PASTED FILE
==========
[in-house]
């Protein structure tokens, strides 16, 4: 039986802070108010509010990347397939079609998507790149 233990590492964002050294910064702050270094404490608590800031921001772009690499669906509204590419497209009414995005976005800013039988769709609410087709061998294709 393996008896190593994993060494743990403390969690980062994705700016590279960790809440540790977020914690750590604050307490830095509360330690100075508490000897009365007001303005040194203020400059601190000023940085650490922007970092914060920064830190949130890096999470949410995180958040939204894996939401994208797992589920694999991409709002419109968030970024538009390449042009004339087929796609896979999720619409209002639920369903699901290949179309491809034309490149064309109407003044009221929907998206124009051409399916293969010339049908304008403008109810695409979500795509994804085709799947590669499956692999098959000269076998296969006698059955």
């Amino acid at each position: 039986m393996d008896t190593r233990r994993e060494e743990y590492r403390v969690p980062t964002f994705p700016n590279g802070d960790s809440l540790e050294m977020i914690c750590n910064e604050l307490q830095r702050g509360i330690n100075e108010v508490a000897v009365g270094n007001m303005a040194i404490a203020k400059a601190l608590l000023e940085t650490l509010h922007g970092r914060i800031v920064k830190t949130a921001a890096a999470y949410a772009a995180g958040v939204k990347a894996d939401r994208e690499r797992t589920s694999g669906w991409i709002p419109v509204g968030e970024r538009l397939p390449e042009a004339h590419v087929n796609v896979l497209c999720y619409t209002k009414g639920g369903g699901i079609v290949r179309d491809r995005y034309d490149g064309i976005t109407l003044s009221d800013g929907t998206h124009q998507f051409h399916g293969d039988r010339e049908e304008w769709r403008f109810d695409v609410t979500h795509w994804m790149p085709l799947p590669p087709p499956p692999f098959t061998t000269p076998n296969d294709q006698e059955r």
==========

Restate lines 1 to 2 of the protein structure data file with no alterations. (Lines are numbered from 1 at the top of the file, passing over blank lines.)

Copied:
[in-house]
């Protein structure tokens, strides 16, 4: 039986802070108010509010990347397939079609998507790149 233990590492964002050294910064702050270094404490608590800031921001772009690499669906509204590419497209009414995005976005800013039988769709609410087709061998294709 393996008896190593994993060494743990403390969690980062994705700016590279960790809440540790977020914690750590604050307490830095509360330690100075508490000897009365007001303005040194203020400059601190000023940085650490922007970092914060920064830190949130890096999470949410995180958040939204894996939401994208797992589920694999991409709002419109968030970024538009390449042009004339087929796609896979999720619409209002639920369903699901290949179309491809034309490149064309109407003044009221929907998206124009051409399916293969010339049908304008403008109810695409979500795509994804085709799947590669499956692999098959000269076998296969006698059955």